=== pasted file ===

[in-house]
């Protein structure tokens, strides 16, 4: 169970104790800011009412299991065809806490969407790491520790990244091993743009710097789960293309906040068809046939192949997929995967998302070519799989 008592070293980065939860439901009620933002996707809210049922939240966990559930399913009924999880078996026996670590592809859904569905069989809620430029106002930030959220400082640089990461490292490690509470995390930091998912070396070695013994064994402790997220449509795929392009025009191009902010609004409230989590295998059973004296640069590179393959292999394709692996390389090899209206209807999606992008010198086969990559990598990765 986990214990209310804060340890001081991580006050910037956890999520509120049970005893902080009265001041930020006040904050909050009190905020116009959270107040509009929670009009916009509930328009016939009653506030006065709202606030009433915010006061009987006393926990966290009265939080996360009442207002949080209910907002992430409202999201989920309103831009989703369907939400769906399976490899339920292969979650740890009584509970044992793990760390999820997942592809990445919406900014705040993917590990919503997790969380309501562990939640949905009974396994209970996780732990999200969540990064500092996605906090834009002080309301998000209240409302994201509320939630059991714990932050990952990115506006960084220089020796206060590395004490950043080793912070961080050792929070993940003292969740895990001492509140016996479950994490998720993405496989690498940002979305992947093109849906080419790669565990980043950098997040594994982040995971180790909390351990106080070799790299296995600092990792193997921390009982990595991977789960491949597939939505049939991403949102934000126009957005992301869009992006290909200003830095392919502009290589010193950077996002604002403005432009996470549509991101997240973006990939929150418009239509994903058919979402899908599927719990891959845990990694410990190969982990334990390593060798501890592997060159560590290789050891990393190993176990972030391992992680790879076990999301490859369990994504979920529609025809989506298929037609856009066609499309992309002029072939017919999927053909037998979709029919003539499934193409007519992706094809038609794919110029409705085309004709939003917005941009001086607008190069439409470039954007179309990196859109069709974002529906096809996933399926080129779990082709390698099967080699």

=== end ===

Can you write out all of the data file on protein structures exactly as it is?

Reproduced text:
[in-house]
């Protein structure tokens, strides 16, 4: 169970104790800011009412299991065809806490969407790491520790990244091993743009710097789960293309906040068809046939192949997929995967998302070519799989 008592070293980065939860439901009620933002996707809210049922939240966990559930399913009924999880078996026996670590592809859904569905069989809620430029106002930030959220400082640089990461490292490690509470995390930091998912070396070695013994064994402790997220449509795929392009025009191009902010609004409230989590295998059973004296640069590179393959292999394709692996390389090899209206209807999606992008010198086969990559990598990765 986990214990209310804060340890001081991580006050910037956890999520509120049970005893902080009265001041930020006040904050909050009190905020116009959270107040509009929670009009916009509930328009016939009653506030006065709202606030009433915010006061009987006393926990966290009265939080996360009442207002949080209910907002992430409202999201989920309103831009989703369907939400769906399976490899339920292969979650740890009584509970044992793990760390999820997942592809990445919406900014705040993917590990919503997790969380309501562990939640949905009974396994209970996780732990999200969540990064500092996605906090834009002080309301998000209240409302994201509320939630059991714990932050990952990115506006960084220089020796206060590395004490950043080793912070961080050792929070993940003292969740895990001492509140016996479950994490998720993405496989690498940002979305992947093109849906080419790669565990980043950098997040594994982040995971180790909390351990106080070799790299296995600092990792193997921390009982990595991977789960491949597939939505049939991403949102934000126009957005992301869009992006290909200003830095392919502009290589010193950077996002604002403005432009996470549509991101997240973006990939929150418009239509994903058919979402899908599927719990891959845990990694410990190969982990334990390593060798501890592997060159560590290789050891990393190993176990972030391992992680790879076990999301490859369990994504979920529609025809989506298929037609856009066609499309992309002029072939017919999927053909037998979709029919003539499934193409007519992706094809038609794919110029409705085309004709939003917005941009001086607008190069439409470039954007179309990196859109069709974002529906096809996933399926080129779990082709390698099967080699």